According to Roberts, her family had heard about Yale-NUS because of her husband’s connections to Yale. They eventually reached out to the college when they were considering spending a year away from North America to expand their horizons, and to be closer to Choo’s Malaysian family.

Upon coming to Yale-NUS, Roberts said she particularly appreciated its unique organizational structure. Instead of subject-focused departments, faculty at Yale-NUS are organized under the divisions of science, social science and humanities.

“In the past, I have always been in departmentalized faculty — as an economist, that means you typically drink coffee and eat lunch with a lot of economists. There was a lot more mingling here, and I loved encountering a lot of really interesting faculty with other interests more frequently,” Roberts said. “Being visitors for us was a nice way to test drive what it would be like to be in a liberal arts context in Asia, and it really was that experience that led us to consider such a drastic move.”

In the March press conference announcing his appointment as Yale-NUS’ second president, current executive vice president Tan Tai Yong spoke of his desire to bring visiting Yale faculty to Yale-NUS and develop deeper engagements with the college.

Noting Tan’s remarks, Roberts encouraged Yale faculty — particularly those with concerns about Yale’s collaboration with the Singaporean government — to consider spending a term in Singapore and contribute their expertise while alleviating their doubts.

Former Yale-NUS philosophy professor Jay Garfield said that he too was concerned about the criticism leveled against Yale when initially approached by Yale-NUS. However, speaking to faculty members about their experiences with Singaporean higher education convinced him that many of the critiques were misguided. He added that he personally did not experience any limitations on academic freedom while he was at Yale-NUS.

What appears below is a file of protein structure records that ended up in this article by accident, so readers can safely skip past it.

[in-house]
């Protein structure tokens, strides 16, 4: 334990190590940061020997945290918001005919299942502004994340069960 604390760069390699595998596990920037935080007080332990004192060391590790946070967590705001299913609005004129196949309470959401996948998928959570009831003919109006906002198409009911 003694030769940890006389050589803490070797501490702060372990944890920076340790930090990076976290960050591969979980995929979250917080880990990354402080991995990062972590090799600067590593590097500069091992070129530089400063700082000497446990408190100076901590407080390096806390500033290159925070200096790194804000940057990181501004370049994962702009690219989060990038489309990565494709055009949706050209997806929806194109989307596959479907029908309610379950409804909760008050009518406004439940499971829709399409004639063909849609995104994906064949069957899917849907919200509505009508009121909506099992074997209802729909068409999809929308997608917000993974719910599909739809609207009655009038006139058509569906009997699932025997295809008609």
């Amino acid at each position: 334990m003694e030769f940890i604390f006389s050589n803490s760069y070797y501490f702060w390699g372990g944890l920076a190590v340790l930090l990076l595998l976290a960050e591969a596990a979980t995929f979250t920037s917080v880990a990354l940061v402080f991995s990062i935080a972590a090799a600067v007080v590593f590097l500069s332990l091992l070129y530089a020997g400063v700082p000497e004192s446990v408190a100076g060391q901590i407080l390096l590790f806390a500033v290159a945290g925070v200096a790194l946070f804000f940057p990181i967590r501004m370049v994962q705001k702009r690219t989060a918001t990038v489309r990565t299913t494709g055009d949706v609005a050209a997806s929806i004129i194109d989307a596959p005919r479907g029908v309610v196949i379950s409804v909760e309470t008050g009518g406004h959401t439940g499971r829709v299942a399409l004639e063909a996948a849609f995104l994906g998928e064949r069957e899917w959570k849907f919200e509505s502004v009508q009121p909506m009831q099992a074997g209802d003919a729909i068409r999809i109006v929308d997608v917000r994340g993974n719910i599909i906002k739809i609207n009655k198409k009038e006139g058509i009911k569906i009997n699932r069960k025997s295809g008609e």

Citing multiple issues including Singapore’s mandatory retirement age and his discomfort with a longer stint in a big city, Garfield decided to return to Smith College after three years at Yale-NUS. Garfield had held a professorship endowed by one of the oldest Buddhist temples in Singapore. The position is now slated to accommodate visiting scholars. Though he stressed that there was “a lot to love” about Yale-NUS and fondly recalled his interactions with students and junior faculty members, Garfield expressed a cautious optimism when asked what he would tell a colleague considering a visiting position at the college.

“It could be very exciting and very rewarding, but it is a very particular kind of experience and it may not be exciting and rewarding for everyone,” Garfield said. “[I would tell them] to examine it very closely, to talk to a lot of the people who are there now on the ground and to maintain one’s parachute in case it doesn’t work out.”

According to Bernasek, four Yale faculty members — legal scholar Daniel Esty LAW ’86, sociologist Philip Gorski, psychology professor Jeannette Ickovics and anthropologist Marcia Inhorn — will be visiting Yale-NUS in the coming academic year.